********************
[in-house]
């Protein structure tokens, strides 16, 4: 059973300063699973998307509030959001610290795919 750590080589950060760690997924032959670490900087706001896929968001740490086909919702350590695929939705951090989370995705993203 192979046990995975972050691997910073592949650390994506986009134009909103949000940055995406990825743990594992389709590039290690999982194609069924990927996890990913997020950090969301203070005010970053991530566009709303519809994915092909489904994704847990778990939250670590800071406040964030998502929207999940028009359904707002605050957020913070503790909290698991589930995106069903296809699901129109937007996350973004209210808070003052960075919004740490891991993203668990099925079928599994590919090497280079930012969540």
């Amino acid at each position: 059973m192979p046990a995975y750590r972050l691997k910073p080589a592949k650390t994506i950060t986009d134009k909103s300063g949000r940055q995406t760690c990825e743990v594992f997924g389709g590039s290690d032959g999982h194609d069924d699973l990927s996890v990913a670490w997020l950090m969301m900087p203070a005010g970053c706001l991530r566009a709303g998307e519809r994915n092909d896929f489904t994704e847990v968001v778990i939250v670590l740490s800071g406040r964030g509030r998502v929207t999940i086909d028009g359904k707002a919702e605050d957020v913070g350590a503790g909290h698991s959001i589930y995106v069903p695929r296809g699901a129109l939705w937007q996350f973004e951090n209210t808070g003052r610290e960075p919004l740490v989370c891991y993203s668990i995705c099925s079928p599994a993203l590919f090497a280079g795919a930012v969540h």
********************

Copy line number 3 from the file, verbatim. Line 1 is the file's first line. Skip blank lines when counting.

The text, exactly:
């Amino acid at each position: 059973m192979p046990a995975y750590r972050l691997k910073p080589a592949k650390t994506i950060t986009d134009k909103s300063g949000r940055q995406t760690c990825e743990v594992f997924g389709g590039s290690d032959g999982h194609d069924d699973l990927s996890v990913a670490w997020l950090m969301m900087p203070a005010g970053c706001l991530r566009a709303g998307e519809r994915n092909d896929f489904t994704e847990v968001v778990i939250v670590l740490s800071g406040r964030g509030r998502v929207t999940i086909d028009g359904k707002a919702e605050d957020v913070g350590a503790g909290h698991s959001i589930y995106v069903p695929r296809g699901a129109l939705w937007q996350f973004e951090n209210t808070g003052r610290e960075p919004l740490v989370c891991y993203s668990i995705c099925s079928p599994a993203l590919f090497a280079g795919a930012v969540h």